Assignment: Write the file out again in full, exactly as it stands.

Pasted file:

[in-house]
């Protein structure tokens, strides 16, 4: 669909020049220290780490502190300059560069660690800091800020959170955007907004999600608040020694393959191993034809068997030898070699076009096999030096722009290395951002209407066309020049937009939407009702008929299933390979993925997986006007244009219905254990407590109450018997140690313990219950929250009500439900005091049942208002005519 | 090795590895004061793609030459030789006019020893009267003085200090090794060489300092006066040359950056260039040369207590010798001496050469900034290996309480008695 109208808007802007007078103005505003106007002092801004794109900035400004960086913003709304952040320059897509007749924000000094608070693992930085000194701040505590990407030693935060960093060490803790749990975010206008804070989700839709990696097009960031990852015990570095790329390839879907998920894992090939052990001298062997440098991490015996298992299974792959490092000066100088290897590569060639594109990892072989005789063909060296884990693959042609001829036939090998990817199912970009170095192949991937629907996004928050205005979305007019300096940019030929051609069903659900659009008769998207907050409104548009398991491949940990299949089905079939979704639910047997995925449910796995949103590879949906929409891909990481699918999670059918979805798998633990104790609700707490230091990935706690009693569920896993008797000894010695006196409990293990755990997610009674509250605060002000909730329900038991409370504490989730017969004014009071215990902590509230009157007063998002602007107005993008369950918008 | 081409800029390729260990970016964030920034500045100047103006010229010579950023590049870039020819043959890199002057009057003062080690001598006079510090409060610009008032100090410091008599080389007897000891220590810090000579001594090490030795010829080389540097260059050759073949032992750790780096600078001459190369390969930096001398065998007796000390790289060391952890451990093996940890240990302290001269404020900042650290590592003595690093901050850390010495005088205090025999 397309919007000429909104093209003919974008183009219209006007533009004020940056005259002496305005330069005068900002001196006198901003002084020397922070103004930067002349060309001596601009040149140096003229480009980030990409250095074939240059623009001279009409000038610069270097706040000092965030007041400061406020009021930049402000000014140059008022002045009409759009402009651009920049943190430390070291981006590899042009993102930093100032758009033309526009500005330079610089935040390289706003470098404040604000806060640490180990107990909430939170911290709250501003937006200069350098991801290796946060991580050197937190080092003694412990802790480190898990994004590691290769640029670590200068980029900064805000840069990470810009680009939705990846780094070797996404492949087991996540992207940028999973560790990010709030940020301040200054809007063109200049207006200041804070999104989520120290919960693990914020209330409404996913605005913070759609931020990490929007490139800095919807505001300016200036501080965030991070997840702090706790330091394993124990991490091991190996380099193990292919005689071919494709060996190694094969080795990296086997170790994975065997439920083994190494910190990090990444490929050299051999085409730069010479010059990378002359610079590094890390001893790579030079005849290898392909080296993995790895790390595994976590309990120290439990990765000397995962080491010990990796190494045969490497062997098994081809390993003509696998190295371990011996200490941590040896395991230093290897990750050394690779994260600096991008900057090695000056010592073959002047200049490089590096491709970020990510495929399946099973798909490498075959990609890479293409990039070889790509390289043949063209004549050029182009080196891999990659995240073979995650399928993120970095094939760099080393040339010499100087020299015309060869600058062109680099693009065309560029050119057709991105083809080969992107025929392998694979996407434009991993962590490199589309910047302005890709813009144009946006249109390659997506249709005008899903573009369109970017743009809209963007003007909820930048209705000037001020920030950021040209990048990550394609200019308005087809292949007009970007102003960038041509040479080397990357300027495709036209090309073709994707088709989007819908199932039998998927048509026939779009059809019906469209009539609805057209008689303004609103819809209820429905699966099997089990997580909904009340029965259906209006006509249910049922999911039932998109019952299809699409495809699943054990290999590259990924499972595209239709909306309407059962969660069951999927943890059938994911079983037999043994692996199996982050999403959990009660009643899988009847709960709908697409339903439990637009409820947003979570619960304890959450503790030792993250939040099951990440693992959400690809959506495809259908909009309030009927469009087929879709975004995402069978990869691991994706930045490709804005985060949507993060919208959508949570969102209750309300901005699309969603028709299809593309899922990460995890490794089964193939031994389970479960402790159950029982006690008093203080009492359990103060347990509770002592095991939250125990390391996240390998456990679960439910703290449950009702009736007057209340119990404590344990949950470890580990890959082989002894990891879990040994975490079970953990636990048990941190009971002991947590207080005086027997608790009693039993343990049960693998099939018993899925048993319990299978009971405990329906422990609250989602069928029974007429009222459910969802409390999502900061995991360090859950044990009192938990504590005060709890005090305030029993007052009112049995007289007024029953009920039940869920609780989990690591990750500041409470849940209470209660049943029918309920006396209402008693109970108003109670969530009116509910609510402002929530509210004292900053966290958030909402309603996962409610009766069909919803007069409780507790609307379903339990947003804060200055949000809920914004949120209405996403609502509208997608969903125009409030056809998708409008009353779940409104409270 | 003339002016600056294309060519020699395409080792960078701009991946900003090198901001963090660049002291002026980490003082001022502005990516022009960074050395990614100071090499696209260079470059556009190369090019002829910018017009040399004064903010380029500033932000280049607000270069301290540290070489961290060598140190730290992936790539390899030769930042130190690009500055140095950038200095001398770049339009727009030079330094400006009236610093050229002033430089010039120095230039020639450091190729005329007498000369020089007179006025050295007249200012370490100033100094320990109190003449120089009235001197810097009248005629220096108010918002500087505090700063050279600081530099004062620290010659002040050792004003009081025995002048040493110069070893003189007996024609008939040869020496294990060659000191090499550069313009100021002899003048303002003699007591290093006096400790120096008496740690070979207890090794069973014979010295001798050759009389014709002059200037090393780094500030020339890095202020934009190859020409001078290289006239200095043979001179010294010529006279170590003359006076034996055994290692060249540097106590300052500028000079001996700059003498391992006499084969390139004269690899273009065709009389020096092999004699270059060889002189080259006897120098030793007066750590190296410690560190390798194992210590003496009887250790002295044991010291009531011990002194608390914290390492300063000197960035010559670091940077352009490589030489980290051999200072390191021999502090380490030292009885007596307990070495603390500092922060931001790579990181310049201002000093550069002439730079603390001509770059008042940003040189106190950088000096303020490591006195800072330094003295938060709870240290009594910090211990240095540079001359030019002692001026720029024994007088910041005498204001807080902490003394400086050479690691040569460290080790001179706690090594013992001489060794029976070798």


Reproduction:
[in-house]
């Protein structure tokens, strides 16, 4: 669909020049220290780490502190300059560069660690800091800020959170955007907004999600608040020694393959191993034809068997030898070699076009096999030096722009290395951002209407066309020049937009939407009702008929299933390979993925997986006007244009219905254990407590109450018997140690313990219950929250009500439900005091049942208002005519 | 090795590895004061793609030459030789006019020893009267003085200090090794060489300092006066040359950056260039040369207590010798001496050469900034290996309480008695 109208808007802007007078103005505003106007002092801004794109900035400004960086913003709304952040320059897509007749924000000094608070693992930085000194701040505590990407030693935060960093060490803790749990975010206008804070989700839709990696097009960031990852015990570095790329390839879907998920894992090939052990001298062997440098991490015996298992299974792959490092000066100088290897590569060639594109990892072989005789063909060296884990693959042609001829036939090998990817199912970009170095192949991937629907996004928050205005979305007019300096940019030929051609069903659900659009008769998207907050409104548009398991491949940990299949089905079939979704639910047997995925449910796995949103590879949906929409891909990481699918999670059918979805798998633990104790609700707490230091990935706690009693569920896993008797000894010695006196409990293990755990997610009674509250605060002000909730329900038991409370504490989730017969004014009071215990902590509230009157007063998002602007107005993008369950918008 | 081409800029390729260990970016964030920034500045100047103006010229010579950023590049870039020819043959890199002057009057003062080690001598006079510090409060610009008032100090410091008599080389007897000891220590810090000579001594090490030795010829080389540097260059050759073949032992750790780096600078001459190369390969930096001398065998007796000390790289060391952890451990093996940890240990302290001269404020900042650290590592003595690093901050850390010495005088205090025999 397309919007000429909104093209003919974008183009219209006007533009004020940056005259002496305005330069005068900002001196006198901003002084020397922070103004930067002349060309001596601009040149140096003229480009980030990409250095074939240059623009001279009409000038610069270097706040000092965030007041400061406020009021930049402000000014140059008022002045009409759009402009651009920049943190430390070291981006590899042009993102930093100032758009033309526009500005330079610089935040390289706003470098404040604000806060640490180990107990909430939170911290709250501003937006200069350098991801290796946060991580050197937190080092003694412990802790480190898990994004590691290769640029670590200068980029900064805000840069990470810009680009939705990846780094070797996404492949087991996540992207940028999973560790990010709030940020301040200054809007063109200049207006200041804070999104989520120290919960693990914020209330409404996913605005913070759609931020990490929007490139800095919807505001300016200036501080965030991070997840702090706790330091394993124990991490091991190996380099193990292919005689071919494709060996190694094969080795990296086997170790994975065997439920083994190494910190990090990444490929050299051999085409730069010479010059990378002359610079590094890390001893790579030079005849290898392909080296993995790895790390595994976590309990120290439990990765000397995962080491010990990796190494045969490497062997098994081809390993003509696998190295371990011996200490941590040896395991230093290897990750050394690779994260600096991008900057090695000056010592073959002047200049490089590096491709970020990510495929399946099973798909490498075959990609890479293409990039070889790509390289043949063209004549050029182009080196891999990659995240073979995650399928993120970095094939760099080393040339010499100087020299015309060869600058062109680099693009065309560029050119057709991105083809080969992107025929392998694979996407434009991993962590490199589309910047302005890709813009144009946006249109390659997506249709005008899903573009369109970017743009809209963007003007909820930048209705000037001020920030950021040209990048990550394609200019308005087809292949007009970007102003960038041509040479080397990357300027495709036209090309073709994707088709989007819908199932039998998927048509026939779009059809019906469209009539609805057209008689303004609103819809209820429905699966099997089990997580909904009340029965259906209006006509249910049922999911039932998109019952299809699409495809699943054990290999590259990924499972595209239709909306309407059962969660069951999927943890059938994911079983037999043994692996199996982050999403959990009660009643899988009847709960709908697409339903439990637009409820947003979570619960304890959450503790030792993250939040099951990440693992959400690809959506495809259908909009309030009927469009087929879709975004995402069978990869691991994706930045490709804005985060949507993060919208959508949570969102209750309300901005699309969603028709299809593309899922990460995890490794089964193939031994389970479960402790159950029982006690008093203080009492359990103060347990509770002592095991939250125990390391996240390998456990679960439910703290449950009702009736007057209340119990404590344990949950470890580990890959082989002894990891879990040994975490079970953990636990048990941190009971002991947590207080005086027997608790009693039993343990049960693998099939018993899925048993319990299978009971405990329906422990609250989602069928029974007429009222459910969802409390999502900061995991360090859950044990009192938990504590005060709890005090305030029993007052009112049995007289007024029953009920039940869920609780989990690591990750500041409470849940209470209660049943029918309920006396209402008693109970108003109670969530009116509910609510402002929530509210004292900053966290958030909402309603996962409610009766069909919803007069409780507790609307379903339990947003804060200055949000809920914004949120209405996403609502509208997608969903125009409030056809998708409008009353779940409104409270 | 003339002016600056294309060519020699395409080792960078701009991946900003090198901001963090660049002291002026980490003082001022502005990516022009960074050395990614100071090499696209260079470059556009190369090019002829910018017009040399004064903010380029500033932000280049607000270069301290540290070489961290060598140190730290992936790539390899030769930042130190690009500055140095950038200095001398770049339009727009030079330094400006009236610093050229002033430089010039120095230039020639450091190729005329007498000369020089007179006025050295007249200012370490100033100094320990109190003449120089009235001197810097009248005629220096108010918002500087505090700063050279600081530099004062620290010659002040050792004003009081025995002048040493110069070893003189007996024609008939040869020496294990060659000191090499550069313009100021002899003048303002003699007591290093006096400790120096008496740690070979207890090794069973014979010295001798050759009389014709002059200037090393780094500030020339890095202020934009190859020409001078290289006239200095043979001179010294010529006279170590003359006076034996055994290692060249540097106590300052500028000079001996700059003498391992006499084969390139004269690899273009065709009389020096092999004699270059060889002189080259006897120098030793007066750590190296410690560190390798194992210590003496009887250790002295044991010291009531011990002194608390914290390492300063000197960035010559670091940077352009490589030489980290051999200072390191021999502090380490030292009885007596307990070495603390500092922060931001790579990181310049201002000093550069002439730079603390001509770059008042940003040189106190950088000096303020490591006195800072330094003295938060709870240290009594910090211990240095540079001359030019002692001026720029024994007088910041005498204001807080902490003394400086050479690691040569460290080790001179706690090594013992001489060794029976070798």